Diagnosed with testicular cancer at 31

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After going to the hospital’s emergency room with severe abdominal pain, the doctor told Sam Tshabalala* that he should get a full abdominal scan. It was during this scan that they picked up a potential tumour on one of his testicles. *Stock image used
After going to the hospital’s emergency room with severe abdominal pain, the doctor told Sam Tshabalala* that he should get a full abdominal scan. It was during this scan that they picked up a potential tumour on one of his testicles. *Stock image used

Since entering the workforce, Sam Tshabalala* made a point of having insurance policies in place should the unforeseen happen. When he was diagnosed with testicular cancer, his illness insurance helped to reduce stress during a very uncertain time.

Engineer Sam Tshabalala* believes that everyone should plan for the unexpected. This pragmatic approach gave the now 32-year-old a financial safety net, through his Old Mutual Illness insurance, when he was diagnosed with testicular cancer in May this year.

Accidental diagnosis:

“The doctors picked it up by mistake,” Sam says. He had gone to the hospital’s emergency room with severe abdominal pain. “I told the doctor it felt like being kicked in the nuts.” The doctor suspected a common infection but said that Sam should also get a full abdominal scan.

The scan detected a potential tumour on one of Sam’s testicles, and he was referred to a urologist.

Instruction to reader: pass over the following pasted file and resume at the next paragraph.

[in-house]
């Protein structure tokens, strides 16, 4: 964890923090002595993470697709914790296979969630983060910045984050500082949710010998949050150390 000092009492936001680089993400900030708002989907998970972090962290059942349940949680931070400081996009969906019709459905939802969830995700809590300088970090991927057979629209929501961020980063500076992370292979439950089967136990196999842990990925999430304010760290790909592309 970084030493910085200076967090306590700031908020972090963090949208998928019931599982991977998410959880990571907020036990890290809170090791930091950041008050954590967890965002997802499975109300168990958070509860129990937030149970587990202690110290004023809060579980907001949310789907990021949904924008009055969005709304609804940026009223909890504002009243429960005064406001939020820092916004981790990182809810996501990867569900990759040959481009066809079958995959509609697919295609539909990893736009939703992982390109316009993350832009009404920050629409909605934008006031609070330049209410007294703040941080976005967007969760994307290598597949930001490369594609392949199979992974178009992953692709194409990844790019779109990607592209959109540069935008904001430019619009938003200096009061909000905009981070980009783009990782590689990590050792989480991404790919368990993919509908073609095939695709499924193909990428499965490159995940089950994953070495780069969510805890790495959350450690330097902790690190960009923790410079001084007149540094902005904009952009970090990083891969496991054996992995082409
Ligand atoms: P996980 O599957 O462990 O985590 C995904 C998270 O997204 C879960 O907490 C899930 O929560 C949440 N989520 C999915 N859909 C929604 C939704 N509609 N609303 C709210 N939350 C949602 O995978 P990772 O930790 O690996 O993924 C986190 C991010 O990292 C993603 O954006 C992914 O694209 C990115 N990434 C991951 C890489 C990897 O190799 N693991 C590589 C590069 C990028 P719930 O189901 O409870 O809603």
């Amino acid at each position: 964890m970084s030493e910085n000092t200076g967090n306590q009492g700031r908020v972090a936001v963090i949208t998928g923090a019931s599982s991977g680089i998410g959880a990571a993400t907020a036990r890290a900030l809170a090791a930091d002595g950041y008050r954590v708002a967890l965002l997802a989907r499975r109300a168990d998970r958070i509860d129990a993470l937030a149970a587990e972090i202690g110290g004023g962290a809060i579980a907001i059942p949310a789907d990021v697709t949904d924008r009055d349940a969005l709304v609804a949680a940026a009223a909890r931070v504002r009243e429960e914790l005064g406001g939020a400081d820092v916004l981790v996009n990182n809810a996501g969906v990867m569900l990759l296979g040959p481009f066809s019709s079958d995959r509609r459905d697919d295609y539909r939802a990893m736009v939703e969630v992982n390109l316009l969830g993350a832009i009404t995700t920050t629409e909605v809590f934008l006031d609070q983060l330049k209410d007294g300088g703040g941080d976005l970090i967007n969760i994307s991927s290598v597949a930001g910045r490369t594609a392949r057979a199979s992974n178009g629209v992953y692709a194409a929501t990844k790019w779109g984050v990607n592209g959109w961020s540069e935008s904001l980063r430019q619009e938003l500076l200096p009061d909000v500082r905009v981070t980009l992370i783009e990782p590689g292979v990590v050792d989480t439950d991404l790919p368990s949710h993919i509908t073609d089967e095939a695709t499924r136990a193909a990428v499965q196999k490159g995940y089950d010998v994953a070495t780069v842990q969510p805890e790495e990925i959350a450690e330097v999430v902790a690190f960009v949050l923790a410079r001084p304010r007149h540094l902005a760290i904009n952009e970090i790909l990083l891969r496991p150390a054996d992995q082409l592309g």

“He gave me two options: wait and see or get a biopsy, which meant they would have to remove the entire testicle or a portion of it,” Sam recalls. “I reluctantly chose the second option because it would be safer in the long run, and I wanted to know sooner rather than later if it was indeed life threatening.”

It was an emotionally draining ordeal. “Some people, especially men, can be very immature about this type of cancer. They joke and misunderstand the impact. My doctor told me that as men get older, we should get annual check-ups – it can make a huge difference – but many men are too afraid and typically ignore the warning signs until it’s too late.”

Having the surgery was a gamble, Sam adds. “The doctor said that he would only know post-surgery if the tumour was cancerous.” But it turned out to be the right decision. The biopsy confirmed that it was cancer.

After the surgery, on his last day in the hospital, a CAT scan picked up that the cancer might have spread to his lymph nodes, and a subsequent PET scan confirmed this. It was a tremendous blow, but it also showed Sam that his decision to act was the right one.

On the road to recovery

Sam is currently undergoing chemotherapy with positive signs that he can expect to make a full recovery in a few months. “Chemotherapy was initially daunting and scary, but my anxiety around it dissipated after the first day. I realised it’s not as bad as my mind built it up to be.”